Speaking of birth, Amanda decides now is the perfect time to announce she is pregnant. She wants to have her baby in Utopia, she says, because it will be a place she helped build. Also, she is due in “November or December,” which, for those keeping track at home, is 2-3 months from now, after which point she will be in Utopia with an infant. Momentarily, everyone is happy, with the possible exception of Pastor Jonathan. Amanda is not married, and refuses to confirm the gender of her partner.
Still, it is time to get to the hard work of building Utopia, which means things like digging trenches and inventing electricity. Newly-humbled Josh and Mike, still high on justice, are prioritizing construction tasks, when Bella approaches. Actually, “chicken tractor” should be a priority, she informs them. A chicken tractor is an enclosed chicken tunnel that will allow the chickens to till the soil in the garden. One bird can do the work of a man, says Bella, demonstrating a chicken tilling soil. In a surprise twist, Josh, who has never agreed to anything, agrees: there will be a chicken tractor.
To show their enthusiasm for the chicken tractor, non-character Chris and vet aide Bri make out in the hammock.
But when the sun comes up — it’s Dave’s birthday today, announces Dave — there is bad news from the chicken coop. One of the birds has died. Hex wants to cook and eat the bird. Aaron, the Utopian’s unofficial chef, points out that in general, it is preferable not to eat animals who have died of mysterious and natural causes. He is, he says, not comfortable cooking the poison bird. Red, who has grown up eating poison birds, says the chicken is fine. To show that he is angry, Red then pours water all over the ground, upsetting Bella. Red retreats with the dead chicken. 1/15th of everything in Utopia is his, he explains, including this dead chicken. Realistically, he can probably have more. Most people don’t want the dead chicken.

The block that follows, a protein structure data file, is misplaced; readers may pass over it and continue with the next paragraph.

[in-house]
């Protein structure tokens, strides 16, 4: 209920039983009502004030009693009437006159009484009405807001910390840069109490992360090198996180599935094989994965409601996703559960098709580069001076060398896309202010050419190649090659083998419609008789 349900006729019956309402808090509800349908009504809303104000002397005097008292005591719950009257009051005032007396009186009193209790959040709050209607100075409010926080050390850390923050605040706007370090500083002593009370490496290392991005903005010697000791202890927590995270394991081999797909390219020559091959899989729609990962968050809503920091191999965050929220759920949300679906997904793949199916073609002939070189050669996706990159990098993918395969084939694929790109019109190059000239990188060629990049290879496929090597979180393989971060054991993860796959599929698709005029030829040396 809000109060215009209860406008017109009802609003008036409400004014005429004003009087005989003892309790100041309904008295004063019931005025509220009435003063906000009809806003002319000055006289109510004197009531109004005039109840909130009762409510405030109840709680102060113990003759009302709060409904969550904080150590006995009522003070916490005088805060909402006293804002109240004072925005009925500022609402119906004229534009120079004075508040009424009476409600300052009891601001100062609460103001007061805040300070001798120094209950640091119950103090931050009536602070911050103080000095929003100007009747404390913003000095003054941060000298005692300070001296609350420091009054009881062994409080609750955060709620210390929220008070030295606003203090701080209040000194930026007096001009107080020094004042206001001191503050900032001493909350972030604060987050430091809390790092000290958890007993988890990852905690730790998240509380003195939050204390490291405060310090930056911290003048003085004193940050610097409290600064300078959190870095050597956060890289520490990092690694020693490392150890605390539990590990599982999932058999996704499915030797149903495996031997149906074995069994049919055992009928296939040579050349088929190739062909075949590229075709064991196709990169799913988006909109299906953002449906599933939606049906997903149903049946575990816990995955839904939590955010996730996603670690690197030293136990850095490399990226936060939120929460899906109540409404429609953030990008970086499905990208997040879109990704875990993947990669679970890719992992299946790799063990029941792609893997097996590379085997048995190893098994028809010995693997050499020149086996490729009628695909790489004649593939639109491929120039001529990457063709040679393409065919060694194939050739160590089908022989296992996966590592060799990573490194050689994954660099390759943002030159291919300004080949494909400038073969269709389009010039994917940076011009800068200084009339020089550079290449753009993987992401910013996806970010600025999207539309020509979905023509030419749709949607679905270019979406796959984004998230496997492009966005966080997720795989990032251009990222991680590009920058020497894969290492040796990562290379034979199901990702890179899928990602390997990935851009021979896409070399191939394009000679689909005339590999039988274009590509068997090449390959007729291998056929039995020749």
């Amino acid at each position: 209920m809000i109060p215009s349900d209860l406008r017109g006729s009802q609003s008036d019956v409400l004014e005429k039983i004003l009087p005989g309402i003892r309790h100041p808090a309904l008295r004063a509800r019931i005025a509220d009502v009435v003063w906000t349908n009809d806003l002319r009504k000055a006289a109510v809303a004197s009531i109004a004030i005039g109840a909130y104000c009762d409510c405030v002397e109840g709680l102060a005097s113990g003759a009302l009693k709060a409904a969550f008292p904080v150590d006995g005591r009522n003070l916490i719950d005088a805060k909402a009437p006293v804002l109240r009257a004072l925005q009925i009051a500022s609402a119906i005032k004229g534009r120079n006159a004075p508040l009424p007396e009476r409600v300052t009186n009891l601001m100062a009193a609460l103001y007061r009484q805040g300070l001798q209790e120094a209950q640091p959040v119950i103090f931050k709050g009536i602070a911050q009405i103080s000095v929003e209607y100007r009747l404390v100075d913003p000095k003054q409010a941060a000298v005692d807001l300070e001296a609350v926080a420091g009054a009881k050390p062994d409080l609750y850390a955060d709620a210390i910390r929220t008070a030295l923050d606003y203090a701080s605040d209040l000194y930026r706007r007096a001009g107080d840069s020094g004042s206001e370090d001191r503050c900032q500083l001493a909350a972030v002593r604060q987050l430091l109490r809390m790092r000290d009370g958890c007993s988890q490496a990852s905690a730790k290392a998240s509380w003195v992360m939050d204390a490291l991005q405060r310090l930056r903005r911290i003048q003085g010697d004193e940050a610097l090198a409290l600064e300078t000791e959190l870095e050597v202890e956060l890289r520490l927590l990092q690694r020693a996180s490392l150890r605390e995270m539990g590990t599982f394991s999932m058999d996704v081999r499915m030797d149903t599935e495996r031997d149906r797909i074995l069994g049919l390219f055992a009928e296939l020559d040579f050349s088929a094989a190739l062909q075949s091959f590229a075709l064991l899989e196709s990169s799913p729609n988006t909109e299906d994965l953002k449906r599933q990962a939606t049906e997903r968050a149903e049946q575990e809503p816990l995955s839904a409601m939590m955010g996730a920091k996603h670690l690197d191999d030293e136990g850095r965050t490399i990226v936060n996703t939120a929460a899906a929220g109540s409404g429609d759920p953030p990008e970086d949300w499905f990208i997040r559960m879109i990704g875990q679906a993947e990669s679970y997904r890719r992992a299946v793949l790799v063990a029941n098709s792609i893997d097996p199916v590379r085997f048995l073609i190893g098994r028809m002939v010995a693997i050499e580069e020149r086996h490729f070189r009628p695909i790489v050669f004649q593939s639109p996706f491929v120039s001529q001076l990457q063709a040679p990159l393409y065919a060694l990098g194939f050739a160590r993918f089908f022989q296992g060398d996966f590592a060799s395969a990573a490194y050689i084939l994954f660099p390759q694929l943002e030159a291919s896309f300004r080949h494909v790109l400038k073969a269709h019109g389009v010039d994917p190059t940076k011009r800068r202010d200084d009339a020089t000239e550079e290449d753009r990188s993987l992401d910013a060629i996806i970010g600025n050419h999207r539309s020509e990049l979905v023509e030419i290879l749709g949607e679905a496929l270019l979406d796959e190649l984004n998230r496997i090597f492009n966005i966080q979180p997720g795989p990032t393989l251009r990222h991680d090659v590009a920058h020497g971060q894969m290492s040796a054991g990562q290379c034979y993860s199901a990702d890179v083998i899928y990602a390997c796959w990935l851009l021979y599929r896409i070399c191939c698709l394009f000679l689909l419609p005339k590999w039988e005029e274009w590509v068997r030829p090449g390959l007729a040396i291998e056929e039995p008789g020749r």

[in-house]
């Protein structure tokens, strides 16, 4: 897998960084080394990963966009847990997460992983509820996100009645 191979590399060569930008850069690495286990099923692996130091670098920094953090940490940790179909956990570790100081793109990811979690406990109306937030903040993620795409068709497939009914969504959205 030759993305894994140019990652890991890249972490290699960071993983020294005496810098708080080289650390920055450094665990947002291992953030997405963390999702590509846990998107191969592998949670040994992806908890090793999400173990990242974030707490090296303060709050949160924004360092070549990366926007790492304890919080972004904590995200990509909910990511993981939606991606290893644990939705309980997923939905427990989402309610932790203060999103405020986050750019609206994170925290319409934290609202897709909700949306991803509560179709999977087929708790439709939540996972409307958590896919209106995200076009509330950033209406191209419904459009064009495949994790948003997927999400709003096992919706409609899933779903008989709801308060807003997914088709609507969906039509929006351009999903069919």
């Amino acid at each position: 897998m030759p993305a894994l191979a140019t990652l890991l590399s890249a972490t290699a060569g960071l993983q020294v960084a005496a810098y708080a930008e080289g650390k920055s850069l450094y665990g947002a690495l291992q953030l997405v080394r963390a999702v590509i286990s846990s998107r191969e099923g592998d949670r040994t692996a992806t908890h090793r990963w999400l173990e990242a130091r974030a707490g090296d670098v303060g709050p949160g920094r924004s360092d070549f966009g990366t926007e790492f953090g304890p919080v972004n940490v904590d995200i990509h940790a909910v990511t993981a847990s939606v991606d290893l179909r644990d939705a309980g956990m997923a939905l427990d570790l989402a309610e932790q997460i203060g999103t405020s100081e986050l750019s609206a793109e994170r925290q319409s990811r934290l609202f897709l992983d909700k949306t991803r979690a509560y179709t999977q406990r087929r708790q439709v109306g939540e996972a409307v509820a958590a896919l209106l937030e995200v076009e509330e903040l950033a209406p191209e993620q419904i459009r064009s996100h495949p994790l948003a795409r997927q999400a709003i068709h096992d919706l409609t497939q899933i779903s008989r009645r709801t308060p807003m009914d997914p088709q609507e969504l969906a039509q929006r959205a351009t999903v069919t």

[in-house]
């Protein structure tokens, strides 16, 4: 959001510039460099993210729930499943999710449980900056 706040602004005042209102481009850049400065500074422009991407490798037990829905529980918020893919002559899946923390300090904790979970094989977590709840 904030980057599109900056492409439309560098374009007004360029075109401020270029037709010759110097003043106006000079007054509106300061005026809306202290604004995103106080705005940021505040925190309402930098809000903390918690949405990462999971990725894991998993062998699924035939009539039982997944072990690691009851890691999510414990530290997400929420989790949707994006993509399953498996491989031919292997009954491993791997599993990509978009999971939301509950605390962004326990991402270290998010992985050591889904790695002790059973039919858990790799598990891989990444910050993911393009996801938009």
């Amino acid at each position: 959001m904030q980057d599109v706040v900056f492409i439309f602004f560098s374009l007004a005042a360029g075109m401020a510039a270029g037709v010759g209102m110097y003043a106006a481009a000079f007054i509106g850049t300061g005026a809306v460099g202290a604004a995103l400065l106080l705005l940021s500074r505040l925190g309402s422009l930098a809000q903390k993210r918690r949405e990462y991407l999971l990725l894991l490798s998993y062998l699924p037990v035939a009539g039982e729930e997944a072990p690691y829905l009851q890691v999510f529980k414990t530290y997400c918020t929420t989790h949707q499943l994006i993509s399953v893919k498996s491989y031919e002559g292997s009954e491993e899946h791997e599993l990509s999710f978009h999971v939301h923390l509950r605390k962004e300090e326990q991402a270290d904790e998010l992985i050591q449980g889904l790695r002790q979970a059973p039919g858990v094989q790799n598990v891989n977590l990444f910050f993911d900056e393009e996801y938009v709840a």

Red, however, really wants the dead chicken, and also respect from Aaron. To obtain such respect, he picks a fight while holding a chicken leg. The yelling escalates. They are fighting about Bella, or about the chicken, or about name calling, or about respect. In an inspired editing sequence, this fight is juxtaposed against lawyer Mike and Josh discussing nail care. “I don’t usually get manicures,” confesses Josh, studying his fingertips. “but I get a pedicure.” Aaron screams that if Red touches him, he will [do something bleeped out].
In the grass, the women discuss their menstrual cycles.
Red decides to leave Utopia, which is the first reasonable impulse Red has had since his arrival, but is intercepted by Pastor Jonathan and birthday boy Dave. Dave tells Pastor Jonathan he wants to talk to Red alone. Poor Pastor Jonathan! He is surrounded by so much sin, and also, he isn’t even a particularly good conflict negotiator. You know who is a particularly good conflict negotiator? Dave. Red wants Aaron thrown out, given that Aaron “threatened his life,” but Dave convinces him to stay, because it is Dave’s birthday and you can’t leave on Dave’s birthday.
Red and Aaron make up. Dave is a star. Arch nemeses Josh and Bella begin a flirtation (“You’re so funny, you’re so amazing, I love your personality, zip up your zipper!”). Thought-leader Mike wears a neon shirt. And all is right with the world. Utopia has begun.
As the credits roll, I switch to one of the live streams, where Chris is explaining the concept of Kickstarter. Fall is going to be great.